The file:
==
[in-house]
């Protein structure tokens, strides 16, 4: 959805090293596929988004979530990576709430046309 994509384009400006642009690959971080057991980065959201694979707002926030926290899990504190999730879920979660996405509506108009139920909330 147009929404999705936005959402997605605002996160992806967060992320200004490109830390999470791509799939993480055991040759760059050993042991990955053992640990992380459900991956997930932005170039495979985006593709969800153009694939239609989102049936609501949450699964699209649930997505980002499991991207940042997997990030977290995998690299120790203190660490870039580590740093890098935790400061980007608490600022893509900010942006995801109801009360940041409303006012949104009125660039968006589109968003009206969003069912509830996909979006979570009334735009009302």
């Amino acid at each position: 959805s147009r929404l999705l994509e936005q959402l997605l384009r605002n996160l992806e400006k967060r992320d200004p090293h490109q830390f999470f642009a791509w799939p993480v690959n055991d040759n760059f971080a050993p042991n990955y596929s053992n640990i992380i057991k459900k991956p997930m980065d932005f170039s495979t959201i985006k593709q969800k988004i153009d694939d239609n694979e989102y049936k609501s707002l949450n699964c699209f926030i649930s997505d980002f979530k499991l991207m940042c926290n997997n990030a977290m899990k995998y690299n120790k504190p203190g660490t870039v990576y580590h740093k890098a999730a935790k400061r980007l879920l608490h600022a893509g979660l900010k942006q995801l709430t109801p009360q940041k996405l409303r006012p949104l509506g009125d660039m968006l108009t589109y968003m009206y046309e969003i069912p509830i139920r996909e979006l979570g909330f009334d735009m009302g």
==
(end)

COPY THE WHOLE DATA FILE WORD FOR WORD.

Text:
[in-house]
């Protein structure tokens, strides 16, 4: 959805090293596929988004979530990576709430046309 994509384009400006642009690959971080057991980065959201694979707002926030926290899990504190999730879920979660996405509506108009139920909330 147009929404999705936005959402997605605002996160992806967060992320200004490109830390999470791509799939993480055991040759760059050993042991990955053992640990992380459900991956997930932005170039495979985006593709969800153009694939239609989102049936609501949450699964699209649930997505980002499991991207940042997997990030977290995998690299120790203190660490870039580590740093890098935790400061980007608490600022893509900010942006995801109801009360940041409303006012949104009125660039968006589109968003009206969003069912509830996909979006979570009334735009009302």
């Amino acid at each position: 959805s147009r929404l999705l994509e936005q959402l997605l384009r605002n996160l992806e400006k967060r992320d200004p090293h490109q830390f999470f642009a791509w799939p993480v690959n055991d040759n760059f971080a050993p042991n990955y596929s053992n640990i992380i057991k459900k991956p997930m980065d932005f170039s495979t959201i985006k593709q969800k988004i153009d694939d239609n694979e989102y049936k609501s707002l949450n699964c699209f926030i649930s997505d980002f979530k499991l991207m940042c926290n997997n990030a977290m899990k995998y690299n120790k504190p203190g660490t870039v990576y580590h740093k890098a999730a935790k400061r980007l879920l608490h600022a893509g979660l900010k942006q995801l709430t109801p009360q940041k996405l409303r006012p949104l509506g009125d660039m968006l108009t589109y968003m009206y046309e969003i069912p509830i139920r996909e979006l979570g909330f009334d735009m009302g």